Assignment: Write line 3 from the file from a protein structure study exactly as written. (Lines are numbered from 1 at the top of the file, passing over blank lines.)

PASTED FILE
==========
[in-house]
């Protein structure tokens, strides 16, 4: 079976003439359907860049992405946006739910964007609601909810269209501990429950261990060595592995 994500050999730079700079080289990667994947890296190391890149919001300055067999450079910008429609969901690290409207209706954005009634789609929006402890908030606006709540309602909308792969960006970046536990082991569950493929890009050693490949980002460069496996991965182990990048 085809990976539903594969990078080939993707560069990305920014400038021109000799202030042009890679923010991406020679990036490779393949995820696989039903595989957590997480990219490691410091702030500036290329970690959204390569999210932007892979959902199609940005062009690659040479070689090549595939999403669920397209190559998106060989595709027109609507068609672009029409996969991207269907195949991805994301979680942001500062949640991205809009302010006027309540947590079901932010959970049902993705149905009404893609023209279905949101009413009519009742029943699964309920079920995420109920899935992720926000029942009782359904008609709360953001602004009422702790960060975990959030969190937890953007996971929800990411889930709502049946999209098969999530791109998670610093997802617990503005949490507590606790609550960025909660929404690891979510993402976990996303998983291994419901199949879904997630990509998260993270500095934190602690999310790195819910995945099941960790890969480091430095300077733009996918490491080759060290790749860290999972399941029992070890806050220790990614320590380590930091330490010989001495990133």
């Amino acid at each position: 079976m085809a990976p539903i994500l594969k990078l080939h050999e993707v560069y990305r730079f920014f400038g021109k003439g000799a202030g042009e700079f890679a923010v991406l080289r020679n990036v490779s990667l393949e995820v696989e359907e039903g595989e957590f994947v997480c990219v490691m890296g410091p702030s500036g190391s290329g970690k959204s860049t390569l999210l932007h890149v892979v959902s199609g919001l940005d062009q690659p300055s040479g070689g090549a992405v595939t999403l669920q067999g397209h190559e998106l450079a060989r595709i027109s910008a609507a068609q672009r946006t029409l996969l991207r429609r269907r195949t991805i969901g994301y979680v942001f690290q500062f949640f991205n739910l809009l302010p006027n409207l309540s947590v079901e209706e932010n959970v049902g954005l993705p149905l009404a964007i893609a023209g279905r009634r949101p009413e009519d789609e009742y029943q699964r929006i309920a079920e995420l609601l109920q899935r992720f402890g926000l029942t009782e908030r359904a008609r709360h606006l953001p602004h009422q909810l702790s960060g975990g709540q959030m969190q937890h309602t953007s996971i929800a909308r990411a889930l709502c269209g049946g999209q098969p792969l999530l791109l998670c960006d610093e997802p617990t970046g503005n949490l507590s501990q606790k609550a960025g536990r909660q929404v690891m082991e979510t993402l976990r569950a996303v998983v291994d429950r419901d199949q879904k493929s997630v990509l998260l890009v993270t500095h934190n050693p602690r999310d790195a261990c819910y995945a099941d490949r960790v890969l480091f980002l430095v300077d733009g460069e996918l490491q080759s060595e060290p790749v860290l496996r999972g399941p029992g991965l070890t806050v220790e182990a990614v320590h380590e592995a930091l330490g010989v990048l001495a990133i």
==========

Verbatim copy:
């Amino acid at each position: 079976m085809a990976p539903i994500l594969k990078l080939h050999e993707v560069y990305r730079f920014f400038g021109k003439g000799a202030g042009e700079f890679a923010v991406l080289r020679n990036v490779s990667l393949e995820v696989e359907e039903g595989e957590f994947v997480c990219v490691m890296g410091p702030s500036g190391s290329g970690k959204s860049t390569l999210l932007h890149v892979v959902s199609g919001l940005d062009q690659p300055s040479g070689g090549a992405v595939t999403l669920q067999g397209h190559e998106l450079a060989r595709i027109s910008a609507a068609q672009r946006t029409l996969l991207r429609r269907r195949t991805i969901g994301y979680v942001f690290q500062f949640f991205n739910l809009l302010p006027n409207l309540s947590v079901e209706e932010n959970v049902g954005l993705p149905l009404a964007i893609a023209g279905r009634r949101p009413e009519d789609e009742y029943q699964r929006i309920a079920e995420l609601l109920q899935r992720f402890g926000l029942t009782e908030r359904a008609r709360h606006l953001p602004h009422q909810l702790s960060g975990g709540q959030m969190q937890h309602t953007s996971i929800a909308r990411a889930l709502c269209g049946g999209q098969p792969l999530l791109l998670c960006d610093e997802p617990t970046g503005n949490l507590s501990q606790k609550a960025g536990r909660q929404v690891m082991e979510t993402l976990r569950a996303v998983v291994d429950r419901d199949q879904k493929s997630v990509l998260l890009v993270t500095h934190n050693p602690r999310d790195a261990c819910y995945a099941d490949r960790v890969l480091f980002l430095v300077d733009g460069e996918l490491q080759s060595e060290p790749v860290l496996r999972g399941p029992g991965l070890t806050v220790e182990a990614v320590h380590e592995a930091l330490g010989v990048l001495a990133i």